DEER CREEK, Minn. (AP) — Pieces of broken glass that once sat intact in the Wadena-Deer Creek High School brought a lot of pain to the community after the school was destroyed by a June 17 tornado.
The broken pieces now represent a whole new meaning.
The sharp and jagged-pieces of broken glass have been turned into memorable keepsakes for the community by Tanya Collins, a rural Deer Creek resident. Collins made 200 keepsakes that were given to all the Wadena-Deer Creek School District staff as a Christmas gift from the district. Since then she’s made another 200 for people in the community to purchase for $12 as a fundraiser. A portion of the proceeds will go to purchase playground equipment that was damaged by the tornado at the Wadena-Deer Creek Elementary School.
Collins — who has four children ages 8, 6, 4 and 11 months old — is by trade a jeweler and is a crafty person. Collins said making the keepsakes all started when her mother-in-law Marcy Collins, who works in the district office, had one of her co-workers find a perfect size triangle and she wanted something to be done with it. Collins turned it into a suncatcher and she wrote a note on how creating the keepsake inspired her.
Collins showed the note and suncatcher to Wadena Superintendent Virginia Dahlstrom, who decided that every staff member should have one as a Christmas gift.
Dahlstrom said creating the keepsakes was a wonderful idea that provides people with something to remember what happened to the high school on June 17 and how the community pulled together.
Collins said at first she thought, “What did I get myself into?” thinking about all the work she’d have to put into making the keepsakes. But then she thought about all the people who lost their home from the tornado and all the work they had put into cleaning up the mess. Then she realized that making the keepsakes was a gift.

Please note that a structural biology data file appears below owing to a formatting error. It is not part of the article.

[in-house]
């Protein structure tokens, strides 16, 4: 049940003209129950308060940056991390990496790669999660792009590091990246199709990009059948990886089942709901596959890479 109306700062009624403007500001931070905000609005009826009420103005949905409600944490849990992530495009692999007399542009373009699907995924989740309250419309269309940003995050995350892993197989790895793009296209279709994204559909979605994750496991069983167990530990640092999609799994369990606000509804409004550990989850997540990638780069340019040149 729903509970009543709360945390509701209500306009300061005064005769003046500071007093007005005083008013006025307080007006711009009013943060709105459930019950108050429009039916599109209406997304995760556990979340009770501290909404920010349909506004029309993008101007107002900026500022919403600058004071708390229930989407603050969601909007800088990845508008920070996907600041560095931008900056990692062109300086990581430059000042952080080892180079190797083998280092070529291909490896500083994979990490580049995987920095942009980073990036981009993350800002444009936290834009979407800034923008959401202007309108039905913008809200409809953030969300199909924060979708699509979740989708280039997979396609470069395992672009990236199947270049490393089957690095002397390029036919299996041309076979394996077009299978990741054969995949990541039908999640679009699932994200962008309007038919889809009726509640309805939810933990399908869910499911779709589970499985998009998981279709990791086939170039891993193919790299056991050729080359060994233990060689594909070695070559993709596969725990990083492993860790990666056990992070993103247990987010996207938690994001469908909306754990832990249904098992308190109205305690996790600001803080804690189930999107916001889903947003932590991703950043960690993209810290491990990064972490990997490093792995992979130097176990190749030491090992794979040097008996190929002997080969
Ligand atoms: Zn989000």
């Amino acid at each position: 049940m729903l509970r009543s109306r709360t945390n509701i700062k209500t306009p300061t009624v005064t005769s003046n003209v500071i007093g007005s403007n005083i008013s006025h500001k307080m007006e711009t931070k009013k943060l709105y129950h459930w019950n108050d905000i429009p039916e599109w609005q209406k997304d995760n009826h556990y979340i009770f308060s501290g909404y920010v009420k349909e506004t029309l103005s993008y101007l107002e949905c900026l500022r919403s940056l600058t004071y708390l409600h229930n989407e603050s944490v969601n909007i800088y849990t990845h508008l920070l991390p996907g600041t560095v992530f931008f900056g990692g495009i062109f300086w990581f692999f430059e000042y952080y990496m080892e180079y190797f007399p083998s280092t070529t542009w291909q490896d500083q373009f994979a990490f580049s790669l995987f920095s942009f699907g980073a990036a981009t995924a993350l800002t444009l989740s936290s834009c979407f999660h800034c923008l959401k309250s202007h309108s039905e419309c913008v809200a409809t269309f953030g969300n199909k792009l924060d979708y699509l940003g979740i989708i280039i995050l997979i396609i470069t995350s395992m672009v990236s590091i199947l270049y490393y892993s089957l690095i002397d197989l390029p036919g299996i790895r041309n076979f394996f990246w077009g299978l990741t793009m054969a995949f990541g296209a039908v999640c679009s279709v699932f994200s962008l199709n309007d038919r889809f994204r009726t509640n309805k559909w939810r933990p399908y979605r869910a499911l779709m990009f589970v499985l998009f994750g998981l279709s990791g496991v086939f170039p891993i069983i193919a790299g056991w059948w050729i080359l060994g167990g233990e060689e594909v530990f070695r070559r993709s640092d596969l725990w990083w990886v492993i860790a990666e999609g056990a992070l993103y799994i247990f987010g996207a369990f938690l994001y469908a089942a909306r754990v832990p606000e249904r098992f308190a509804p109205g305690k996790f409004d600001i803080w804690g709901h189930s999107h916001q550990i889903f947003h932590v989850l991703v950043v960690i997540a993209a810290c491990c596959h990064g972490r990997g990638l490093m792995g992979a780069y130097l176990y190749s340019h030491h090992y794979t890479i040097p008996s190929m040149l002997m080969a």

Collins, whose home was not destroyed by the tornado, went to work on the keepsakes in late October. Kraus-Anderson Construction Co., the district’s contractor, picked up four big totes of broken glass for Collins.
Collins said some of the pieces were too large, so she had to break them down. A majority of the pieces are about 2 inch by 2 inch in size. The keepsakes can be used as a necklace, a suncatcher or as a decoration depending on the size. Collins said one teacher hung it on her Christmas tree and then afterward hung it on her wall as a decoration.
Collins makes about seven to 10 keepsakes in about two hours. The first step in making the keepsakes is to clean the glass. She then takes the glass into a bench grinder to polish and sand down the sharp edges. She then attaches a silver bail to each piece and then ties a ribbon to it.
One of the best parts of making the keepsakes, Collins said is hearing people’s stories about the tornado. Collins said the people, who call her inquiring about ordering a keepsake, also tell her how much they appreciate her for making them.
“These not only took so much time to do, but it also was emotional,” said Collins. “That’s when I realized that these pieces of glass resembled the community. The tornado (aftermath) was emotional for the community and they needed time to heal. Like the glass, over time it got prettier, just like the community.”
By JENNIFER STOCKINGER
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